• Self-motivated acts of energy conservation, and
  • Development of an overall conservation ethic towards natural resources.

Collectively, the data on student enthusiasm and student stewardship behavior show CS2P achieving key program goals and profoundly impacting the students' experience with natural science.

Community Outcomes

The schoolwide theme at Woodsville for 2004-05 was "caring for our community." Some of the intended outcomes of CS2P relate to students' understanding of and participation in the community where they live, as well as community involvement in the school. Evidence suggests an evolving and deepening school/community relationship, including the following:

  • More community members involved in the school,
  • Greater community awareness of the school,
  • Students visiting more places in the community,
  • More parent involvement in the school.

Conclusions and Recommendations

Much of the success of the partnership between NHPLT and WES is attributed to the truly collaborative nature of their efforts. Identifying and facilitating the efforts that were most likely to succeed was a key strategy for NHPLT staff. They worked hard to build rapport with the teachers, understand their needs, and meet those needs in supportive ways. Two of the success stories from the partnership--paper recycling and the Helping Tree--were projects that school staff had initiated or intended to initiate prior to CS2P, but that did not come to fruition or attain high levels of success until CS2P. The inputs that NHPLT provided--including grade level planning meetings, materials to help teach, modeling use of teaching resources and local places, and facilitating community connections-served to jump start and provide healthy momentum for changes in teachers, students, and the school culture.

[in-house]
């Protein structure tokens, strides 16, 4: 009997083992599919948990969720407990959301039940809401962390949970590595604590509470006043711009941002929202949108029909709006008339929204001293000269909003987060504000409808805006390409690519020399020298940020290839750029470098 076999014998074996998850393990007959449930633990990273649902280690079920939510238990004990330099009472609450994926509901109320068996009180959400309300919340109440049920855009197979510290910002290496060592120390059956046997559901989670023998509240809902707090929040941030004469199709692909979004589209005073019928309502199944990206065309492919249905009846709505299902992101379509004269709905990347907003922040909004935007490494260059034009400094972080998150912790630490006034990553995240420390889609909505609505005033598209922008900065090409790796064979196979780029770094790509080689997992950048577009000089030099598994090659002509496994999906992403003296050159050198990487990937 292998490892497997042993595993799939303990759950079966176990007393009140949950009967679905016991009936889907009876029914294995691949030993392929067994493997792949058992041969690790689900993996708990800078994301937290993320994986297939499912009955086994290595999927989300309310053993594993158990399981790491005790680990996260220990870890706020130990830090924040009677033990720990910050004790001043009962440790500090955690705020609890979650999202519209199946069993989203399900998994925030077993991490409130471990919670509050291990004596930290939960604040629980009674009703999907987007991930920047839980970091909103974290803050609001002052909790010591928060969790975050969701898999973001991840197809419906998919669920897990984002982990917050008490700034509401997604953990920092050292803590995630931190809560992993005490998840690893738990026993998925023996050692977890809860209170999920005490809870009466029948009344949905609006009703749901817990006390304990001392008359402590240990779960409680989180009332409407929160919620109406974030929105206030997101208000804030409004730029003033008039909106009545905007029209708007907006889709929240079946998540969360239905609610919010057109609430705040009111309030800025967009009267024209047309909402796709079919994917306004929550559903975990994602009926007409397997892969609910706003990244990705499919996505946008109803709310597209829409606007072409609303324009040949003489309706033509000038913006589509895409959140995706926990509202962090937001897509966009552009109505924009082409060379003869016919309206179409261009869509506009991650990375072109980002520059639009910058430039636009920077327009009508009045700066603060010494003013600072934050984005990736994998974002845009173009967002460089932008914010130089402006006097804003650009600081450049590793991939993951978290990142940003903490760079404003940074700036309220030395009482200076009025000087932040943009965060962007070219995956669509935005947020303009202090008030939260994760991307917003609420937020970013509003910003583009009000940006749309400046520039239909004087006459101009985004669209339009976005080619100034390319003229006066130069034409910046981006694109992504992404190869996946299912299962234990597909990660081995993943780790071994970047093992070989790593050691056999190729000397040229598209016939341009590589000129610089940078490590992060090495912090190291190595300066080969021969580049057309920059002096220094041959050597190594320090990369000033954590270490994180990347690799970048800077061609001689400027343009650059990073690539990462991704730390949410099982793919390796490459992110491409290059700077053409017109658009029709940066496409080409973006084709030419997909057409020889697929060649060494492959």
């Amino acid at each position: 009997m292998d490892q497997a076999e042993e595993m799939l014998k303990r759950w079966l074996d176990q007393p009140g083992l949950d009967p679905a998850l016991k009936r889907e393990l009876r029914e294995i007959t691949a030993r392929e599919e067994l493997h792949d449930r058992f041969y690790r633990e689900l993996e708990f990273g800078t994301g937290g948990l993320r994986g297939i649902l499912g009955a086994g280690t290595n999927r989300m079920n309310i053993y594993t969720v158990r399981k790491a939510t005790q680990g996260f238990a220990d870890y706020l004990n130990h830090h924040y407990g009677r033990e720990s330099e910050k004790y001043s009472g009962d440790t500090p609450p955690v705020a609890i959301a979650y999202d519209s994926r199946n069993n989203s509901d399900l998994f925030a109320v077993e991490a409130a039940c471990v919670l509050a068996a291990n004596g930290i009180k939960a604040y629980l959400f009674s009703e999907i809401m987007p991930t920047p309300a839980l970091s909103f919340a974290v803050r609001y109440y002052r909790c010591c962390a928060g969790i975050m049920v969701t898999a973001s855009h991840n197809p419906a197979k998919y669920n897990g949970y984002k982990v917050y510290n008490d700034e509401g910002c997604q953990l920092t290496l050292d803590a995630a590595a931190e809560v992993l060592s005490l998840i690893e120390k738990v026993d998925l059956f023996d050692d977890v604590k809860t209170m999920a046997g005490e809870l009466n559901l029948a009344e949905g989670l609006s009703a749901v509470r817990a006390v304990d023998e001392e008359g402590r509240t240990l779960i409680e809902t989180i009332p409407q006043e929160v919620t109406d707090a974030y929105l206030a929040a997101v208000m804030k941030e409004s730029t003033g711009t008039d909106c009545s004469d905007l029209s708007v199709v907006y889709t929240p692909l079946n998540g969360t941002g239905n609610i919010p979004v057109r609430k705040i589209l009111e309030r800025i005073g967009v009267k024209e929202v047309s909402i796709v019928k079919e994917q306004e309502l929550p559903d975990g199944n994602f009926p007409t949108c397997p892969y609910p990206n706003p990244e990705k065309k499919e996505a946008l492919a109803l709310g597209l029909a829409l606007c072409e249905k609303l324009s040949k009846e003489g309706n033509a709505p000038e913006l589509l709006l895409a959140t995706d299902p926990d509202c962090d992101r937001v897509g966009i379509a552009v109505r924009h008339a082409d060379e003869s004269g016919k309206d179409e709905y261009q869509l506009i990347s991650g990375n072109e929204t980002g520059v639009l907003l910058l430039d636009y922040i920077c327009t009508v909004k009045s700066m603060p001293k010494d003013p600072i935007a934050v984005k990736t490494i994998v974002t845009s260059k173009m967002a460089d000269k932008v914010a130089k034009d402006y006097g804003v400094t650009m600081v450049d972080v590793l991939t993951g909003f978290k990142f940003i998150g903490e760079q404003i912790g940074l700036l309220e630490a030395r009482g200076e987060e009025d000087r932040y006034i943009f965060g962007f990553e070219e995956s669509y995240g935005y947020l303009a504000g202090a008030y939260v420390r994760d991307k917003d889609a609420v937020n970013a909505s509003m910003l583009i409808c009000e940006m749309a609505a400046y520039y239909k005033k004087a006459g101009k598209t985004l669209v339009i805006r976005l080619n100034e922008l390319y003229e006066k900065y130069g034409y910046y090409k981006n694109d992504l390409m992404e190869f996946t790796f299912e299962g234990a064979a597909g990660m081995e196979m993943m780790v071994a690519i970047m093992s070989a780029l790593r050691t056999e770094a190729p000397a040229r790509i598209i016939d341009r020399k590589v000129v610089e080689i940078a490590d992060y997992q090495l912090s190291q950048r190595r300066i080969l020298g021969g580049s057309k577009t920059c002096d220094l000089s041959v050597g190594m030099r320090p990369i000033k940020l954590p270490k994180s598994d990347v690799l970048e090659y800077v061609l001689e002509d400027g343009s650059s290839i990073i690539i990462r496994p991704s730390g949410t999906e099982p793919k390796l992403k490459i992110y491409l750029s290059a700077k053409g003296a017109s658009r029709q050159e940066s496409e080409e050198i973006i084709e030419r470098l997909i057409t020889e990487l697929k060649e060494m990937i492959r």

CS2P produced a remarkable and laudable range of successes at many levels. Thoughtful planning, dynamic implementation, and effective use of formative evaluation have helped NHPLT achieve an impressive number of the intended outcomes of the program. The findings of this evaluation suggest that WES will continue to pursue program goals in the years to come and serve as a model for future CS2P schools. The experience of this pilot program provided a strong foundation for replication. With careful selection of future sites, development of strategies to continue to support and motivate the teachers, and detailed documentation of accomplishments thus far, NHPLT should continue to succeed with CS2P.

Pedagogical Area
  • place-based education, environment as integrating context (EIC)
  • environmental education
  • outdoor education, experiential education
Delivery Area
  • school based
  • community education
Outcome Area
  • academic performance
  • self efficacy
  • environmental knowledge, attitude and awareness
  • stewardship behavior
  • school change
Participant Area
  • student
  • educator
  • program
  • school
  • community
Demographic Area
  • rural
Age Area
  • elementary (6-11 years old)